As Cheltenham festival looms, McCoy stays at hospital bedside of baby son after vital heart op
CHAMPION jockey Tony McCoy is remaining at his baby son's bedside following a vital heart operation, despite the looming Cheltenham racing festival.
The Antrim man spent the weekend with wife Chanelle and seven-month-old Archie as his son recovered from cardiac surgery on Friday.
The infant is thought to be making good progress, but for the moment his famous dad is staying put.
The 39-year-old said preparations for the Cheltenham Festival, which gets underway tomorrow, had been challenging and thanked friends and family for their support.
"I must admit that my personal build-up to this Cheltenham Festival, the 19th of my career, has been the most difficult," the record-breaking rider revealed in his Saturday newspaper column.
"Yesterday [Friday] my wife Chanelle and I spent the day in the Portland Hospital with our seven-month-old son Archie, who underwent cardiac surgery.
"As any parent will know the health of their children is paramount.
"Archie had recently been diagnosed with a bronchial tube narrowing, which was restricting the air flow to and from his lung.
"At the Portland, he is in the good hands of cardiologist Professor John Deanfield.
"Consequently, though I intend to ride at Sandown today, I will not be riding tomorrow or Monday as I will be with Chanelle and Archie in hospital.
"I would probably have taken the days off to freshen up for Cheltenham anyway.
"Deepest thanks to our friends and family for the great support we have had over this."
Archie is AP and Chanelle's second child.
The couple also have a seven-year-old daughter named Eve.
Both children were born after IVF treatment.
Speaking at the weekend about his career, AP explained why he called himself a "bully" in his recent book, My Autobiography, and said that fatherhood had mellowed him.
Outlining an 18-year rollercoaster of emotions, ranging from total confidence to plaguing self-doubt, he said it sometimes led to him being a "control freak".
"Yes I am a bit of a control freak, so I am," he said.
"I like being in control of everything. I need to be in control.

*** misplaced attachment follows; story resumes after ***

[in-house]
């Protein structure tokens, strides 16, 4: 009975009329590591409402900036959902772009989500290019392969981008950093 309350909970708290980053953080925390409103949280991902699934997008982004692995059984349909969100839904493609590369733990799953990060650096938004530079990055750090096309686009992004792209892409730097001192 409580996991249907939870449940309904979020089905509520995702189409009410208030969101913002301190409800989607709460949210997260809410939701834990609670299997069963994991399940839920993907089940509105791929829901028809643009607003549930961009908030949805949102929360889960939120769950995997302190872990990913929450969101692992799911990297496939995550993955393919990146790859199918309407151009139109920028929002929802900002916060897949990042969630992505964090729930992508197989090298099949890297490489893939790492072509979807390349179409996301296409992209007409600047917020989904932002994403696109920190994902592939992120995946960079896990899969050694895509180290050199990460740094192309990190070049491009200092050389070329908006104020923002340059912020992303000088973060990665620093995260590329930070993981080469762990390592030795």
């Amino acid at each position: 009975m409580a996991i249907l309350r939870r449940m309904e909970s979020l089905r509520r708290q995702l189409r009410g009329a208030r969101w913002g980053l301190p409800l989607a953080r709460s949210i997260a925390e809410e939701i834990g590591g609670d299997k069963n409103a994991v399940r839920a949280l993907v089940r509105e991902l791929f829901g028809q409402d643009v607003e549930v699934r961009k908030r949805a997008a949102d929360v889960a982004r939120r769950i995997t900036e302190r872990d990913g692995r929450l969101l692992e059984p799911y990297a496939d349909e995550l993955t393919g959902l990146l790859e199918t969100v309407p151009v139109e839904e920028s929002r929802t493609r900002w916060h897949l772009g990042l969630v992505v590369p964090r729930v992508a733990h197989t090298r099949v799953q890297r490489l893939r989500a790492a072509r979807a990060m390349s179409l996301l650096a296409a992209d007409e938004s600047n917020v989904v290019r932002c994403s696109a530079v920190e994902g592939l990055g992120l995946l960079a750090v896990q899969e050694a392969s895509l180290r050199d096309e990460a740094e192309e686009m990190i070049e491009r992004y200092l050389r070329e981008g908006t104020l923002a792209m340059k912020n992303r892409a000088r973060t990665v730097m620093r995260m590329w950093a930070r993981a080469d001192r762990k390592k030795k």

"It was a case of, when I wasn't having a good time, when things weren't going right, I had to control everything around me to make sure that everyone else was being affected, or suffering, the same way I was."
In My Autobiography, AP said that during this period he would pick arguments.
At one time he said he became fixated with the idea that Chanelle sometimes smoked.
She had promised to stop, he explained, but one day at a party, he caught her.
Furious, he told her the relationship was over, told her to pack her stuff, drove her to the station and left her on the platform.
He waited for a while, then came back a few minutes later and told her she could get back in the car.
"What a sh*t I was," he wrote. "What a bully.
"What a control freak."
He says he's mellowed since then, and that the reason, at least partly, is having children.
"I find it a lot easier to come home and forget about what happened during the day," he said.
Speaking about the Cheltenham Festival, McCoy said he is likely to ride Gilgamboa for Enda Bolger in the Sky Bet Supreme Novices' Hurdle that gets the meeting underway on Tuesday.
Tony McCoy has broken so many bones in his body – from his back to every part of his fractured frame – that he is fortunate to still be riding. He suffered one of his worst injuries in April last year, falling at Cheltenham, but he made his wife Chanelle swear not to tell anyone that he was seriously ill in hospital for seven days. He had an epidural in his back and was in intensive care for six days, unable to race for his longest spell ever – a total of 27 days.